During World War II Riding Mountain National Park was home to the Whitewater labour camp for German prisoners-of-war. Operating from 1943 to 1945, the camp was built on the northeast shore of Whitewater Lake, approximately 300 kilometres (190 mi) north-west of Winnipeg. The camp consisted of fifteen buildings and housed 440 to 450 prisoners of war.[24] The decision to have a prisoner of war labour project in Riding Mountain National Park was the result of a fuelwood shortage in the winter of 1942 and 1943. To free up men for the war effort it was decided that prisoners of war would be employed.[24] Following the end of the war and the achievement of a fuelwood surplus, the camp closed in late 1945.[24] In 1945 an advertisement appeared in the Tribune soliciting the sale of the government-owned buildings.[25] The camp has since been dismantled.

Land Claims Settlement[edit]

In 1896, land adjacent to Clear Lake known as IR 61A was given to the Keeseekoowenin Ojibway First Nation by the Canadian government to protect from encroaching settlement. In 1935, this land was expropriated by the government for the creation of the park.[26] The government evicted Ojibway who were living on the land from within the park boundary and forcibly removed them to the main reserve, IR 61, which was outside of the park boundary. [27] In the Report On The Mediation Of The Keeseekoowenin First Nation 1906 Land Claim Negotiation a study by Stuart Davies of North/South Consultants Inc. is referenced to describe the experience of elders who were evicted. Elders accounts stated that their houses were burnt to the ground and that undue force was used during the eviction.[26] Davies noted that "Several Elders stated that one woman died of a heart attack during the eviction".[26] In 1994 after the resolution of a specific land claim with The Department of Indian and Northern Affairs Canada, the land was returned to the Keeseekoowenin First Nation and a settlement of $4.9 million dollars was made under the Specific Claims Policy.[28][26]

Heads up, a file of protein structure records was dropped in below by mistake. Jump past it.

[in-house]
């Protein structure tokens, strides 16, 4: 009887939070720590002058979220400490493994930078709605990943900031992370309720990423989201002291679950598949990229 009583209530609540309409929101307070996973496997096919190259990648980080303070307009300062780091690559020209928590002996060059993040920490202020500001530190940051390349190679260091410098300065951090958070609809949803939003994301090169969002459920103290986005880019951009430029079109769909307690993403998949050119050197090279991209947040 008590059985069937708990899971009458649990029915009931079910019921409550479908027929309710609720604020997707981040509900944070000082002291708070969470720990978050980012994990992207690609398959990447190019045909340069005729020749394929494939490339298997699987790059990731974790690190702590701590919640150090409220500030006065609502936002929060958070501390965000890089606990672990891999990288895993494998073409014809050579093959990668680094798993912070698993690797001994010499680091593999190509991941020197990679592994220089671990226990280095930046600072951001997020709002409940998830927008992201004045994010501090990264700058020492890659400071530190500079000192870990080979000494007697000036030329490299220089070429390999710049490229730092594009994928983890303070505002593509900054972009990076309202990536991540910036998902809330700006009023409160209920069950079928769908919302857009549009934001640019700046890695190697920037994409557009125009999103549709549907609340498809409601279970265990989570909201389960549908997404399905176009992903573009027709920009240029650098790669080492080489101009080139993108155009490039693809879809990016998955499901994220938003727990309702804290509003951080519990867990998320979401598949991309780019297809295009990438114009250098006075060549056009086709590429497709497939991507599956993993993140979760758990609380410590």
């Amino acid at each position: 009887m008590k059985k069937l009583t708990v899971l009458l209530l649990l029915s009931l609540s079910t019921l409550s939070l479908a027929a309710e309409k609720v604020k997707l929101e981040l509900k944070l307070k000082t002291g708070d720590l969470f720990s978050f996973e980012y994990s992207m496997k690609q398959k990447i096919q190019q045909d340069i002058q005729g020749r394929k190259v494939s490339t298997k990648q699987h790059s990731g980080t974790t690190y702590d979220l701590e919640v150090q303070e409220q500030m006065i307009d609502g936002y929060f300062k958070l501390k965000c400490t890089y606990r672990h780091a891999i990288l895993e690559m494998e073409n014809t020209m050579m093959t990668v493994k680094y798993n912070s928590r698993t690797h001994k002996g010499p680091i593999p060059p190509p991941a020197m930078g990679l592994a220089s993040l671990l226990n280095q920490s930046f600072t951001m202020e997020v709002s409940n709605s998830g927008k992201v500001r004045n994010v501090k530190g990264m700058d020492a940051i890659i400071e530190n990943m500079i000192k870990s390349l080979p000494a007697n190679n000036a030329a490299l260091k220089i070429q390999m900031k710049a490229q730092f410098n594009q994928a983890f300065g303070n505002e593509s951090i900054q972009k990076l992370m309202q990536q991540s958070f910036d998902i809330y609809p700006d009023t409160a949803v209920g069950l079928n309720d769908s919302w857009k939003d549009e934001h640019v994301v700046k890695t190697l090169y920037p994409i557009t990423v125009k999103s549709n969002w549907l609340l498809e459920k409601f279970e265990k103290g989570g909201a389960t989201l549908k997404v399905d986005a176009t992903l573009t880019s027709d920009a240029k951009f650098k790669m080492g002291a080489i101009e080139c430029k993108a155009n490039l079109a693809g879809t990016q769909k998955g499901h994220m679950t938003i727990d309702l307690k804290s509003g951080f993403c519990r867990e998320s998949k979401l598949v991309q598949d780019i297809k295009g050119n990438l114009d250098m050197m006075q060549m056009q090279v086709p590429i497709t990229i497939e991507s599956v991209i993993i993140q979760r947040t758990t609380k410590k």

In a separate claim case, the construction of a rail line in 1904 through the main reserve, IR 61, by Canadian National (CN), permanently cut off a section of land from IR 61. The First Nation voluntarily surrendered this portion of land so the government could sell it, with an understanding that the proceeds would be used to purchase another piece of land adjacent to the existing IR 61A reservation. While the affected piece of land from IR 61 was surrendered and sold, and the land adjacent to IR 61A was purchased by the government, it was not added officially to the IR 61A reserve. A settlement in 2005 provided compensation for the lost use of the land, providing $6,999,900 in monetary compensation, and returned the land to the First Nation.[29][26]

The Riding Mountain East Gate Registration Complex.
Riding Mountain East Gate registration complex

Later years[edit]

In 1965 the Winnipeg Tribune reported half a million visitors were entering the park annually.[30] In 1970 Queen Elizabeth II, Prince Philip, Prince Charles and Princess Anne visited the park during their tour of Manitoba.[4] In 1983 on the fiftieth anniversary of the park's opening a monument was erected south of the interpretive centre.[31] In the 1990s land removed from the Keeseekoowenin Objiway First Nation in 1930 by the Department of the Interior was returned to them after a land claim. [21] In 2013, Riding Mountain National Park celebrated the 80th anniversary of the creation and opening of the park. It was the first National Park in Manitoba, and one of the first in western Canada. Anniversary celebrations included a re-enactment of the official park opening ceremony, along with year-long arts, culture and wildlife programs.[32]

Geography[edit]